Introduction - discussion leader. (10% grade) Aside from the presentation, the students will also serve in this role, which is a component in any scientific presentation. The student who is giving a presentation will be introduced by the student who gave the previous presentation, and will be introducing the following presentation. Please, obtain the biographical information for the student whom you will be introducing. Be also able to lead the discussion (have questions ready from the abstract). If there is no available person to be the leader, I will designate one.


 

Grading: The seminar carries a letter grade evaluation. Some of the points considered will be clarity of the presentation (20%), understanding of the presented subject (15%), quality of visual aids (15%), ability to answer questions (10%), demeanor and appearance (10%). Discussion participation in presentations by others throughout the semester is also important component that counts toward the grade (20%).  Each item will be graded on the scale A-F, superior, good, average, passing and failure. Since the participation is essential to the seminar, presence of all is required. I will consider an excuse for an absence, but it must be substantial and believable.

 

      Plagiarism: Presenting work of somebody else as your own. Clearly, in a literature review the work presented is not your own. Make sure it is stated at the beginning of the presentation. (Once I have seen a presentation of a literature review in which the student used during the presentation first person plural: “We have done…” It was totally confusing and inappropriate.)

      One instance when everybody is on thin ice is when using material from the web. Make sure you quote everything properly. I recommend against using diagrams and schemes obtained from the web. If it is an original drawing, technically, you should have permission from the author. However, more often that not, the pictures posted on the web are already posted there in violation of a copyright. Using a stolen image is still stealing. When in doubt, make your own diagrams.

 

 





The form of the abstract is:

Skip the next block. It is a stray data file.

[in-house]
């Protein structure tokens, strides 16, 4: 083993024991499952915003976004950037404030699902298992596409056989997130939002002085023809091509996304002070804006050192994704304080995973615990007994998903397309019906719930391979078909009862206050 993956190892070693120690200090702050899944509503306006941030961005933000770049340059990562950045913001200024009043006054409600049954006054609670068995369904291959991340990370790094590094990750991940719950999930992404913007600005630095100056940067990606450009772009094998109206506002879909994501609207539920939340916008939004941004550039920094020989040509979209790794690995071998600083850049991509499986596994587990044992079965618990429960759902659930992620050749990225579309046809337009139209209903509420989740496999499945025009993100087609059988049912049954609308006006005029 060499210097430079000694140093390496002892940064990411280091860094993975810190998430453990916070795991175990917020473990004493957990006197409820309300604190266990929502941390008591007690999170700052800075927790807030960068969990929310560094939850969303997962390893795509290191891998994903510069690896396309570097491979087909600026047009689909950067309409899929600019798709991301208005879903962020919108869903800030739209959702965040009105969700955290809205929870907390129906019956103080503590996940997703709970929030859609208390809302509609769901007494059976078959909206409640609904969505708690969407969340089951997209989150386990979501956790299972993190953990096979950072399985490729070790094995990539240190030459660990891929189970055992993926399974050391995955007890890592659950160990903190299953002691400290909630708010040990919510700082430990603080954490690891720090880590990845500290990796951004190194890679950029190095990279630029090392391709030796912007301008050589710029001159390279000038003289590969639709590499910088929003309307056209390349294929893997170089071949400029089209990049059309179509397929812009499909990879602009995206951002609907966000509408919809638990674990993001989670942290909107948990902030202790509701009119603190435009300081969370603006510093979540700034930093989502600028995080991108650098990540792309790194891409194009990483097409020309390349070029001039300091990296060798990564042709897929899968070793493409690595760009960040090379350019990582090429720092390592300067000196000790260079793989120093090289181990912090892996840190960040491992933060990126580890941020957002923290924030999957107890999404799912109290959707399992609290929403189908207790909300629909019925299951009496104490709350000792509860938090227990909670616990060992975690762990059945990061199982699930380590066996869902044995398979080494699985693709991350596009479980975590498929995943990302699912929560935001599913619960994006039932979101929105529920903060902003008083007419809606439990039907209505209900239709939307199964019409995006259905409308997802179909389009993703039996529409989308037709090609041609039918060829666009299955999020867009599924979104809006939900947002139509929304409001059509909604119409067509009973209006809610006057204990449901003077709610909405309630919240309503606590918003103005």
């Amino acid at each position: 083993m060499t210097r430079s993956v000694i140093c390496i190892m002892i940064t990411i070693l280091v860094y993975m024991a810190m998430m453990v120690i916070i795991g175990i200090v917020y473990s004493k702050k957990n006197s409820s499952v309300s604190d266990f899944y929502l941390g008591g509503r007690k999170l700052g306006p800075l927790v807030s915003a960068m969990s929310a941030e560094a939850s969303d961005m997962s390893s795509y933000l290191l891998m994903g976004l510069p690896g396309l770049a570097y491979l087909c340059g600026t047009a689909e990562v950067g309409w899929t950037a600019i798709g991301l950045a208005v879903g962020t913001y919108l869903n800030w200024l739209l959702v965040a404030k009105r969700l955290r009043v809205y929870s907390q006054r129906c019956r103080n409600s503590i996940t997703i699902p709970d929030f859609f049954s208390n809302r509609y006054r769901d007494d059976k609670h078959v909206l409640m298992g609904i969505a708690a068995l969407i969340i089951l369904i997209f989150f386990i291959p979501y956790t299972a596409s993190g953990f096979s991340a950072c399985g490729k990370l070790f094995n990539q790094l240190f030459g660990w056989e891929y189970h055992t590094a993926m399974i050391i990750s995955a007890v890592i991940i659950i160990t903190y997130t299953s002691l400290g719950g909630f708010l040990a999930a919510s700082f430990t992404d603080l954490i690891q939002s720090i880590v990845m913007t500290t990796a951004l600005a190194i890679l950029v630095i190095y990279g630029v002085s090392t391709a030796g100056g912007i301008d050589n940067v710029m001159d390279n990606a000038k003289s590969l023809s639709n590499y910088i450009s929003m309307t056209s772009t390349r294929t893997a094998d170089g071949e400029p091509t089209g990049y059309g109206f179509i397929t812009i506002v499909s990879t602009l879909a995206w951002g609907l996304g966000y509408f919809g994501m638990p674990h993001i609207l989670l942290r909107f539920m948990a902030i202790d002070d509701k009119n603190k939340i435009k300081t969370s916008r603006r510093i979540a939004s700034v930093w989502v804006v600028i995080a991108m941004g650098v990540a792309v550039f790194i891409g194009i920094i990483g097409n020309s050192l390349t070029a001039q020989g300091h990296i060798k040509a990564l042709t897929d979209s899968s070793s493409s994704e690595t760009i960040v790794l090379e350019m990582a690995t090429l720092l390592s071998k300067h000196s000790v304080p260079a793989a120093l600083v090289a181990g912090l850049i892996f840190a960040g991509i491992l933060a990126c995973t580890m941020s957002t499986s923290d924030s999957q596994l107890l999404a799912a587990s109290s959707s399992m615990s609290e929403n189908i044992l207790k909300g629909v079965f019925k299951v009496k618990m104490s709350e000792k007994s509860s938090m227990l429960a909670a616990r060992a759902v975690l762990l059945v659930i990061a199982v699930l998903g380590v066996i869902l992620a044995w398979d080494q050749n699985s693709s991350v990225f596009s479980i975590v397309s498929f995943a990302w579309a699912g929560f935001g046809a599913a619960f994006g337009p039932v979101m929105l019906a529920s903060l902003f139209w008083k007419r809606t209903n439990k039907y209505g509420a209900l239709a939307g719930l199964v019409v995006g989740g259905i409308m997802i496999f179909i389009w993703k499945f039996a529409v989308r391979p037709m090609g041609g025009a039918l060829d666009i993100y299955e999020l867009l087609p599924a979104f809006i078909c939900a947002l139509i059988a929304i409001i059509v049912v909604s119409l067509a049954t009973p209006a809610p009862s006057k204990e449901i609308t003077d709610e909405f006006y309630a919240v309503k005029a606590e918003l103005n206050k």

________________________________________
 
Analytical Seminar
Your NAME                                                                 Date
(name of the advisor)
 
                                      TITLE

Research talk/Literature talk
 
                            Abstract (15 - 25  lines)
 
                                BIBLIOGRAPHY
________________________________________
 
Write the abstract in your own words; do not copy the one from the journal. After you have written the abstract, check with your advisor who may have some helpful input.
 
Examples of Periodical Citations (As per Applied Spectroscopy, given as an example. Use the style of your preferred publication, but be consistent and follow all the rules of that particular publisher.):
 
      1.    T. H. Siddall, III. and R. N. Wilhite, Appl. Spectrosc. 20, 41 (1966).
      2.    W. A. Rosenblith, Phys. Today 19, No. 1, 23 (1966).
      3.    A. Baidedaev and A. A. Senkevich, "Vibrational Relaxation in Gases," Akust. Zh. 9, 279 (1963) [English transl.: Sov. Phys.-Acoust. 9, 229 (1964)].
 
(Remember to have copies of these references available for questions during your presentation.)
 
Periodicals - the ordering is as follows:
      (1)   Initials and name(s) of author(s) followed by a comma. In a multi author entry the name of the last author is preceded by 'and' without previous comma; other authors are separated by a comma.
      (2)   Periodical name with no comma following. Periodical abbreviations are those published in Chemical Abstracts List of Abbreviations 1961 (and annual supplements). Most of the common journals have their abbreviations listed in the Ebel et al. book. If you do not know the proper abbreviation and are unable to locate it in the Chemical Abstracts List (a special occasional volume of Chem. Abstracts), spell out completely the name of the periodical. Do not underline.
      (3)   Volume number. This is boldfaced, i.e., 19.
      (4)   Issue number, only if pages are not numbered consecutively from one issue to the next (volume pagination as opposed to issue pagination).
      (5)   Beginning page number(s). These should be included even when, as in some monographs and supplements, the article cited may be the whole issue. Increasingly and to the benefit of the reader, many journals now require both the first and last page of the article (e.g., 41-55). If you adopt this format, be consistent and use it in all your references.
      (6)   Year of publication, enclosed in parentheses, followed by a period.
      (7)   In most publications the references do not include the title of the journal article. However, it might be helpful for the reader to see the title. In such case, follow example 3.







Inception: 20 August 2003 
Last revised: 21 January 2011
© Petr Vanýsek